- When flying with a cat, it’s important to get your cat comfortable with a carrier before the flight.
- You should also pack a harness, training pads, a water dish, and cat food.
- You can try natural calming aids like pheromones or prescription sedatives for the flight.
- Visit Insider’s Health Reference library for more advice.
Flying with your cat can seem intimidating — it’s hard to predict exactly how your cat will react to the airport and plane ride.
But preparing beforehand by testing out calming supplements and getting your cat comfortable with a carrier can help ease the process.
The best cat carriers in 2021
Here are several methods you can use to get your cat ready to fly and make the experience as smooth as possible.
1. Get your cat comfortable with a cat carrier
Your cat will need to spend the entire flight inside a carrier, so it’s important to train your cat to feel comfortable with it.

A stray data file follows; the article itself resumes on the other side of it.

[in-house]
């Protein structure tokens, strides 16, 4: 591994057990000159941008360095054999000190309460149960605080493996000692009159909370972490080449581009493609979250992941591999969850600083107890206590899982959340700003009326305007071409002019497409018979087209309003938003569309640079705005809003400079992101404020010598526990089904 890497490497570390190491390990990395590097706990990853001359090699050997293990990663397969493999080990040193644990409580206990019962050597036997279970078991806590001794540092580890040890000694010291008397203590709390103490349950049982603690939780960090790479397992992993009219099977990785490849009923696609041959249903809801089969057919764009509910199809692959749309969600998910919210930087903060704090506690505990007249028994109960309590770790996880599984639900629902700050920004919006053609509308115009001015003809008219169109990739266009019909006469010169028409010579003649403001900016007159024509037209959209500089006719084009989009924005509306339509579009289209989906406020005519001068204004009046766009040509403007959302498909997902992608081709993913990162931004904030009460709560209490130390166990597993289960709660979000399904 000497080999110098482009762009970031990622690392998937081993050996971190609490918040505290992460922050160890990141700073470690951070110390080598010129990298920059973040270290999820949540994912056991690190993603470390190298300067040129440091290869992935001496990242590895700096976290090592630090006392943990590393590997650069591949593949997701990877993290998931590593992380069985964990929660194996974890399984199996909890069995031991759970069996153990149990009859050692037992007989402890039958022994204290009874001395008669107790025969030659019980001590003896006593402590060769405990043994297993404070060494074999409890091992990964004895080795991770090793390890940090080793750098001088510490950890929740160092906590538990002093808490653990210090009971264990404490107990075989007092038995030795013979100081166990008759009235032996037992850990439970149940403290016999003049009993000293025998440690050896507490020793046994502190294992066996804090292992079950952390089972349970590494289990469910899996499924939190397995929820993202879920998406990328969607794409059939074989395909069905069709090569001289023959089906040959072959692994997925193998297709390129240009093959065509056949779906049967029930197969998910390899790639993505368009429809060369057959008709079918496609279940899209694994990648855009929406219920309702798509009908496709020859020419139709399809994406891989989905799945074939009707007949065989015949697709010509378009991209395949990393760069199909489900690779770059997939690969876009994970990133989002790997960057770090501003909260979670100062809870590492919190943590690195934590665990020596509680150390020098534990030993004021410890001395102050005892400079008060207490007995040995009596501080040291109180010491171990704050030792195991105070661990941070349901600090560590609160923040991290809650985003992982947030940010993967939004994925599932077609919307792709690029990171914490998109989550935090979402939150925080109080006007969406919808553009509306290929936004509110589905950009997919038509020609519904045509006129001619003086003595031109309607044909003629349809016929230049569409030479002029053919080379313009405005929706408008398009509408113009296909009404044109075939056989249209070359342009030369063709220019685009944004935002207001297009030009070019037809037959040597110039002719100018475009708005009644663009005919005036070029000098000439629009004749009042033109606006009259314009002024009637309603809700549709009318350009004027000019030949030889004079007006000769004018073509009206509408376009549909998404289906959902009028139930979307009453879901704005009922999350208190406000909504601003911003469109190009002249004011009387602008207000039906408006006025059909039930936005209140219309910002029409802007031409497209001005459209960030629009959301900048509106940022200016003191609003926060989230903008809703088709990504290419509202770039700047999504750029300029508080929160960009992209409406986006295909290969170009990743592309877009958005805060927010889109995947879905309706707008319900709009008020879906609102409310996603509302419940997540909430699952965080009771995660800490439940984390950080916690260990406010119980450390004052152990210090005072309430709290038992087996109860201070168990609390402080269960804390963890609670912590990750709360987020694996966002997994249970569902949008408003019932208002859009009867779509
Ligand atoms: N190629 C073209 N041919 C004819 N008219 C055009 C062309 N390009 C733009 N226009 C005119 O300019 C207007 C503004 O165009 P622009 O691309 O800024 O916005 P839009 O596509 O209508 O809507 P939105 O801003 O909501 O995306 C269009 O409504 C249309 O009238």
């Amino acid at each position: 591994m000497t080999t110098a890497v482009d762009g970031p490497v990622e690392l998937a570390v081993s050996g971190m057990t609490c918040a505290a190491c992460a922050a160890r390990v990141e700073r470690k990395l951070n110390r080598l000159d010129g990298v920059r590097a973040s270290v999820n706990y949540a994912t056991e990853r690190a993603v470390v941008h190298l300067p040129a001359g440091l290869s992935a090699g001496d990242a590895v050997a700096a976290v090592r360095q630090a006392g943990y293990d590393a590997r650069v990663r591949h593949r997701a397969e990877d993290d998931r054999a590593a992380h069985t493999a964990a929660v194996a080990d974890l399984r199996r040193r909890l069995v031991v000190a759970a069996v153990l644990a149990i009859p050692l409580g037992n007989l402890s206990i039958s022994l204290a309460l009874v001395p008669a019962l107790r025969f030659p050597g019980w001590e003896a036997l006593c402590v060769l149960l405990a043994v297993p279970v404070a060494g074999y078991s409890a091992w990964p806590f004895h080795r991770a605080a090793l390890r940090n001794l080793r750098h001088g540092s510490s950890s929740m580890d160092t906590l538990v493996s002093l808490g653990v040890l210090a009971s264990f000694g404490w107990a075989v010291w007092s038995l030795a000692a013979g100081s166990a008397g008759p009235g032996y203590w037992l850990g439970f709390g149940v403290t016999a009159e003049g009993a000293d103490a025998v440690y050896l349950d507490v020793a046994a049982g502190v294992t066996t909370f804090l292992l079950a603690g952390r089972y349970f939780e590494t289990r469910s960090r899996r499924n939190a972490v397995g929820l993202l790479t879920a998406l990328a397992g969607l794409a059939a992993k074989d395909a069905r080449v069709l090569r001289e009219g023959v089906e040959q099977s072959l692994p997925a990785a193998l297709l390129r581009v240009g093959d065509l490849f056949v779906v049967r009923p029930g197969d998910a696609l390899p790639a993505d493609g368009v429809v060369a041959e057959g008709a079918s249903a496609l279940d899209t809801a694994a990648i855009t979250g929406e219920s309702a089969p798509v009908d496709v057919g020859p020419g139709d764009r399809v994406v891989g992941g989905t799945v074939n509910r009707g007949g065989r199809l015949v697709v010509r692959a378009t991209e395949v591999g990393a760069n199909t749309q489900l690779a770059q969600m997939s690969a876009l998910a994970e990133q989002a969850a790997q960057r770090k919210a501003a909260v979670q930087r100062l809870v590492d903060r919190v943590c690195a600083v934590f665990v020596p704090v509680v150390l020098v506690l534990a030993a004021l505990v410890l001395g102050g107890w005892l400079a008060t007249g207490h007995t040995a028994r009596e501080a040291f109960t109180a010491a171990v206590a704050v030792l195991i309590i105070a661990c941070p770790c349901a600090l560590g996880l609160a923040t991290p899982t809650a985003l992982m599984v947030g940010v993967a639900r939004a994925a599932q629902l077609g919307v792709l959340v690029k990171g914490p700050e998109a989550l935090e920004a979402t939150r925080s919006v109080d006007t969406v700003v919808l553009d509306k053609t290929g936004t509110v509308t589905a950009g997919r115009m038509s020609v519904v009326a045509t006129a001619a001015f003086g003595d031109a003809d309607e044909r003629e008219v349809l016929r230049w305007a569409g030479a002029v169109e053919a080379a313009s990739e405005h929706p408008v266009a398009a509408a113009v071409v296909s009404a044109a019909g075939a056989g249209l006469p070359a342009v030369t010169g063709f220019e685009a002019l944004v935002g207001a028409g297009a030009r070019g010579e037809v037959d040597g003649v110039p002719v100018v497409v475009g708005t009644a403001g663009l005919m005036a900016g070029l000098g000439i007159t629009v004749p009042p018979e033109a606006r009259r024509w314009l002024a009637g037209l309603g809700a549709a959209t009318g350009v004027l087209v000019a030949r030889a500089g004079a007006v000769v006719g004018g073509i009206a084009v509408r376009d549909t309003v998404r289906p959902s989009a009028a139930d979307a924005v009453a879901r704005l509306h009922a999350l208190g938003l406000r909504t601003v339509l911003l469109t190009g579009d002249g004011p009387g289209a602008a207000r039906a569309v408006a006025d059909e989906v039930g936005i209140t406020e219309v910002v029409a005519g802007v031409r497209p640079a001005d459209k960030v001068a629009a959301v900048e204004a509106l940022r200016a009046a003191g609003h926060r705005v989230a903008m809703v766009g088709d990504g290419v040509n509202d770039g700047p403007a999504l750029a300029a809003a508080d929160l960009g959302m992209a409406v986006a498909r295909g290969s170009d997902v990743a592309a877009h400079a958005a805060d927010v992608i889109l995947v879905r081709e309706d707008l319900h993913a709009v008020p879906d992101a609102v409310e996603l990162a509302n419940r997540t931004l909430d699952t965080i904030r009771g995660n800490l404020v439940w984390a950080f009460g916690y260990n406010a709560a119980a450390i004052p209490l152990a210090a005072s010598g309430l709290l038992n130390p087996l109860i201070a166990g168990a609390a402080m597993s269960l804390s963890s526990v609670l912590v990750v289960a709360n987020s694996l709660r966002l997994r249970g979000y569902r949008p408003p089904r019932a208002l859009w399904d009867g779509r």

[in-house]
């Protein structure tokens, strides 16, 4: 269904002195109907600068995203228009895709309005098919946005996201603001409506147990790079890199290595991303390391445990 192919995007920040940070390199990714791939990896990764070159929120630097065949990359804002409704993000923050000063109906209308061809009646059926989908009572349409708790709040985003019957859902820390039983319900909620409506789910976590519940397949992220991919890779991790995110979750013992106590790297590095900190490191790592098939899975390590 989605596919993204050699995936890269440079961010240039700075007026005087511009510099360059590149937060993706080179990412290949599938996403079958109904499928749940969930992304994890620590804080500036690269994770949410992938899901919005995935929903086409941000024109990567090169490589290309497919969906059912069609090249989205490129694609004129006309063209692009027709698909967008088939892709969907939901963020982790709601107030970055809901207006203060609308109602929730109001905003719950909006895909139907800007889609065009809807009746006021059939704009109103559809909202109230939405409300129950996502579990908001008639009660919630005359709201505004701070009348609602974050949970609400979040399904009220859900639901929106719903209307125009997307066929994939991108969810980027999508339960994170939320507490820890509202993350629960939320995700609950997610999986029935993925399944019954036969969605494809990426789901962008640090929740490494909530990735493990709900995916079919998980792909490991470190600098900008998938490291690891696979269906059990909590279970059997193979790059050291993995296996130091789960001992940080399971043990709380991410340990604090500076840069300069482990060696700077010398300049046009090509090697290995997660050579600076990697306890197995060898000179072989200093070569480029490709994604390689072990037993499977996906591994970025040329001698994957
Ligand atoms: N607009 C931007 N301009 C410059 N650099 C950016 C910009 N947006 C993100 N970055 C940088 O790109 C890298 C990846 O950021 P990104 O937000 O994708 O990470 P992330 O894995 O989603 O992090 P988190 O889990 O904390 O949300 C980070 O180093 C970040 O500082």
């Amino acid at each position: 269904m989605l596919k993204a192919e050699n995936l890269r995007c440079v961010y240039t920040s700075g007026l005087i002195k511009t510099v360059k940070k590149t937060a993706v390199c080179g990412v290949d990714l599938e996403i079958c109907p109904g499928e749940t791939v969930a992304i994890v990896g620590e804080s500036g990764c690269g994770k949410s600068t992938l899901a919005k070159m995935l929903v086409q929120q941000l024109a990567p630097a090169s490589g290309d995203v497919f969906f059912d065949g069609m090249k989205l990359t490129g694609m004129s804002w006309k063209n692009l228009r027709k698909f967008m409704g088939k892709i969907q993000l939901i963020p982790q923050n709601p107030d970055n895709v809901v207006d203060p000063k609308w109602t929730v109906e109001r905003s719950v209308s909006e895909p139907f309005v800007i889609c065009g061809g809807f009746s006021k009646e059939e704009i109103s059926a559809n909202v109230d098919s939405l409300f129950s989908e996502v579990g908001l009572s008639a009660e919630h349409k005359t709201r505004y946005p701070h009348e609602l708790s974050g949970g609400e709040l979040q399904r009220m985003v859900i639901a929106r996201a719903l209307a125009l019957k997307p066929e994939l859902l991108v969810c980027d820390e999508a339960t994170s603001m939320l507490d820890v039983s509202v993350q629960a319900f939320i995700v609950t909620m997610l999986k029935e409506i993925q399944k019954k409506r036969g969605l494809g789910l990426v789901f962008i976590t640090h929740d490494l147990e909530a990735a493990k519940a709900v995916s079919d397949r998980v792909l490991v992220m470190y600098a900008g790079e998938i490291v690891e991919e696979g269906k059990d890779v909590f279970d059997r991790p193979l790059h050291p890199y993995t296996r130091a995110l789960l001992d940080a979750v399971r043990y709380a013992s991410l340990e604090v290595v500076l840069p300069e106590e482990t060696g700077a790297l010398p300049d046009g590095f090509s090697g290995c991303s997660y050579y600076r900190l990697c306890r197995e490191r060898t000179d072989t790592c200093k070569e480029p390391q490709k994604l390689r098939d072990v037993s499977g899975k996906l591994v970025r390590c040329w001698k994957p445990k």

Types of plane-safe cat carriers
There are two main types of carriers you can bring on a plane:
- Soft carriers are made from flexible materials and often have mesh sides for ventilation. You can transport soft carriers with a shoulder strap or get a rolling carrier that you can pull like a suitcase.
- Hard carriers are made from more sturdy plastic. Most hard carriers can be taken apart so that the top and sides can be lifted off of the bottom piece.
Here’s how to get your cat used to a carrier:
- If you’re using a hard carrier, you can leave just the bottom part in one of your cat’s favorite spots in the home, such as a sunny corner, says Carlo Siracusa, DVM, a professor of animal behavior and welfare at the University of Pennsylvania.
- When your cat has become comfortable sitting in the bottom of the carrier, you can put the top on and encourage your cat to spend time in it using treats. “Progressively increase the time that the cat spends in the assembled carrier, starting from just a few seconds,” Siracusa says.